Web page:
bobbied Re:There is no "almost impossible" (236 comments)

>Encryption is ALWAYS breakable by brute force. ...with the exception One Time Pad encryption.

Granted.... AND it's a TOTALLY unusable technique in most cases... It's REALLY HARD to do in the real world which is why I didn't put in an exception to my statement.

about two weeks ago
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Apple's "Warrant Canary" Has Died

bobbied Re:There is no "almost impossible" (236 comments)

Ok.. One time pads... So you going to remember that to unlock your phone?

Practical encryption is ALWAYS crackable. (OTP usually CAN be hacked by attacking the pad generation and distribution process, but if you do that right, not crackable. It's just that it is REALLY hard to do it right.)

about two weeks ago
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Apple's "Warrant Canary" Has Died

bobbied Re:There is no "almost impossible" (236 comments)

Actually, it is not. In reality, a 256 bit key can not be brute forced because of physics - especially the second law of thermodynamics. One of the results of this law is that information needs energy to be represented. In an ideal computer, the representation of one bit requires kT energy, where k is the Boltzman constant and T is the temperature. Let's assume we can operate at the average temperature of 3.2 Kelvin, the average temperature of the universe. The required energy to represent a bit in this case would be around 4.416*10-23 Joule. The annual amount of energy that our sun emits is about 1.21*10^34 Joule. Dividing this with the per bit-change energy, we could provide power for our ideal computer to perform 2.74*10^56 bit changes. This is just about enough to have a 187-bit counter go through all its states. This does not include the energy needed for the computations to test each key (our counter state in this case) for correctness. A 256 bit counter would require ~400.000.000.000.000.000.000 stars like our sun just to represent in the counter of our ideal computer. Or, to say it in the words of Bruce Schneier: "...brute force attacks against 256-bit keys will be infeasible until computers are built from something other than matter and occupy something other than space". Note: I am not talking about potential attacks against the algorithms here, etc. only pointing out that encryption is definitely not ALWAYS breakable by brute force.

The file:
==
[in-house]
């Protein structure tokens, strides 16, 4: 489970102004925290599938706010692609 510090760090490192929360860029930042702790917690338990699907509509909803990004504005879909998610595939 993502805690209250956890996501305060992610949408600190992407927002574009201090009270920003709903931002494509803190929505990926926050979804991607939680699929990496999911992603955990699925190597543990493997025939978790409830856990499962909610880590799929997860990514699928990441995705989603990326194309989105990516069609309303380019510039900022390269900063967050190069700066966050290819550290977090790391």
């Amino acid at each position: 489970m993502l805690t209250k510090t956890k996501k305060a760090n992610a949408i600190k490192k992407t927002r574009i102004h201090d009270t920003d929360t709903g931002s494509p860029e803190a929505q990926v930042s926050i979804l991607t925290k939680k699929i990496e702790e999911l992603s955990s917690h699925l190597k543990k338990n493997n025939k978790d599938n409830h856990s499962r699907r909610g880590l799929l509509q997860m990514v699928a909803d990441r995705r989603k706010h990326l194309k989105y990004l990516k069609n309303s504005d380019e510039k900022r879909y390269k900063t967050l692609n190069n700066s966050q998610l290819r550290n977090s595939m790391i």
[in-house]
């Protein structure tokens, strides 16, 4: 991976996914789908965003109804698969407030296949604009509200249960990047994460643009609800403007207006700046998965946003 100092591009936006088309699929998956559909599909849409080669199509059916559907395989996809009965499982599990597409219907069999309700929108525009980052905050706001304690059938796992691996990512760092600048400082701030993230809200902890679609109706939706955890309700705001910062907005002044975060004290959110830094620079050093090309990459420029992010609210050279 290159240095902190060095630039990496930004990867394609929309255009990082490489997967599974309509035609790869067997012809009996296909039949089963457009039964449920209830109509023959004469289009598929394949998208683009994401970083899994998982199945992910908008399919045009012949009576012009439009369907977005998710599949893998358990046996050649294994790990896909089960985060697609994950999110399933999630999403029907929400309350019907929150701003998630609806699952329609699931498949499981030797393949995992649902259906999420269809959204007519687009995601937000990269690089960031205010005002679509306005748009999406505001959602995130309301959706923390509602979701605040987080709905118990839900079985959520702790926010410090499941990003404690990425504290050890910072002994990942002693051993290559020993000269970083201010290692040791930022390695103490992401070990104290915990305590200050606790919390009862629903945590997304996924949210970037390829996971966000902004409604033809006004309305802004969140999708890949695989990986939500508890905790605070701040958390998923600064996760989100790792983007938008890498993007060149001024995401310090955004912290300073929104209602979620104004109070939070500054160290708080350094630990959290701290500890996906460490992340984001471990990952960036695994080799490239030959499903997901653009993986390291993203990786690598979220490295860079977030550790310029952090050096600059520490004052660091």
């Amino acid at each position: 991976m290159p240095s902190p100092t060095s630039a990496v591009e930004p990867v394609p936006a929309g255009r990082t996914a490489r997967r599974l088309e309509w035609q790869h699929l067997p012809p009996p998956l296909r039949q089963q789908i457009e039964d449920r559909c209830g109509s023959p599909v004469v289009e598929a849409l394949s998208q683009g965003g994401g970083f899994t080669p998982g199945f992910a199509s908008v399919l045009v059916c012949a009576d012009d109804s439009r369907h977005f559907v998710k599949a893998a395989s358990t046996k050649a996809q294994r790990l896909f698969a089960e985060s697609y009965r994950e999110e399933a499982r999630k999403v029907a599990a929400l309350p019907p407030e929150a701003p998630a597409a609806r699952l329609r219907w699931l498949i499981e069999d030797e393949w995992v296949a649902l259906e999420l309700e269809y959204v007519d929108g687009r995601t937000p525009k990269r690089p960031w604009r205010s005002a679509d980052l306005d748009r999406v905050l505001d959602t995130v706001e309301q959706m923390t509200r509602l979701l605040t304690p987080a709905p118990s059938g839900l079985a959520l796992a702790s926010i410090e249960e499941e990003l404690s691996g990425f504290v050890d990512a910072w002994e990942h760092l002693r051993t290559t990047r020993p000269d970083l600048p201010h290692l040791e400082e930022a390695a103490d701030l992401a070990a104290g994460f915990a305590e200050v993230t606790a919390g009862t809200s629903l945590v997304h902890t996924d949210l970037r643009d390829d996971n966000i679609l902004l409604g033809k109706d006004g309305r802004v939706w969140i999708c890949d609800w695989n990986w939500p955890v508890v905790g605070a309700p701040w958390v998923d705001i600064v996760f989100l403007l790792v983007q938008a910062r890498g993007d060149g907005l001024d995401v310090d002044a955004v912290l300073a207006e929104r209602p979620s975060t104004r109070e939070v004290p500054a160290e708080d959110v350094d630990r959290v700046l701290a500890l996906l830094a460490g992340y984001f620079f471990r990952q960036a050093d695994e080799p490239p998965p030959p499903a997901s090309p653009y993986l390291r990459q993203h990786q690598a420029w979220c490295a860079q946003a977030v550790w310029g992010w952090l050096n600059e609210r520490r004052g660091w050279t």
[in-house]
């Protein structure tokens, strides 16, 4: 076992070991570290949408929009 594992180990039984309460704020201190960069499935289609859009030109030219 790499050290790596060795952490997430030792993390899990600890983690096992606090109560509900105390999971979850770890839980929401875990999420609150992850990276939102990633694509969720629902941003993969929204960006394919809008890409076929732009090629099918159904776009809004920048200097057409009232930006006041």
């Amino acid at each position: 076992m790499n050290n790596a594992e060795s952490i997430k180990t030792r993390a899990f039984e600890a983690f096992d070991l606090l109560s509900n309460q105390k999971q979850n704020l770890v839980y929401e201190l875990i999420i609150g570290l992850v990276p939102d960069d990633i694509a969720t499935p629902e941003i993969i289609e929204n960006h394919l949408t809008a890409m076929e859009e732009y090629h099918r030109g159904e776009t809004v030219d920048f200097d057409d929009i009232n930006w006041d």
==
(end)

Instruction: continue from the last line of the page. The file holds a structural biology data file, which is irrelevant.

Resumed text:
I have no clue what all the above really means.... If you are saying that 256 bit keys are hard to break, I would concur. If you are saying that it would take a long time, I would again agree. However, if you look at "possible" it is totally possible to brute force a 256 bit key, it just takes TIME to do, LOTS of time OR lots of computers. Either way, it is perfectly possible... Now it may take a LOT of computers (more than are physically possible) or it may take a LONG time (more than we likely have before the sun destroys the earth) but that is all about being practical and not about being possible.

about two weeks ago
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Apple's "Warrant Canary" Has Died

bobbied Re:There is no "almost impossible" (236 comments)

Encryption is ALWAYS breakable by brute force. Question is how long does it take? Seconds? Hours? Months? Years? Decades? This is usually determined by key sizes. The longer the key, the longer it takes to brute force. (generally)

Um, not quite, one time pads are provably impossible to break by brute force since the message can be decoded into any message of the right length.

One Time Pads are incredibly difficult to implement because you have to securely distribute the pads AND you have to make sure your pads are indeed random. So, for use on any kind of digital device, nobody can usually afford to use a One Time Pad for encrypting their phone.

I had assumed that the context ruled out the One Use Pad, so I didn't put an exception in for that. Sorry.

about two weeks ago
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Apple's "Warrant Canary" Has Died

bobbied Re:There is no "almost impossible" (236 comments)

It either can or can't be done. Almost impossible means it still can be done.

Encryption is ALWAYS breakable by brute force. Question is how long does it take? Seconds? Hours? Months? Years? Decades? This is usually determined by key sizes. The longer the key, the longer it takes to brute force. (generally)

about two weeks ago
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Oracle CEO Larry Ellison Steps Down

bobbied Re:Oracle bought Sun who owned MySQL. (142 comments)

I suppose if you don't want to feed his ego... But if you just don't want to fatten Oracle's wallet, MySQL is good in the GPL form...

about two weeks ago
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Next Android To Enable Local Encryption By Default Too, Says Google

bobbied Re:Don't use a google account with Android. (126 comments)

So, riddle me this batman... If you store the key on the device and read it automatically on boot, how's that protect you? Or are you saying that it's on an external device so I now have to keep the "key" around to boot my phone? One offers zero protection, the other consumers will hate.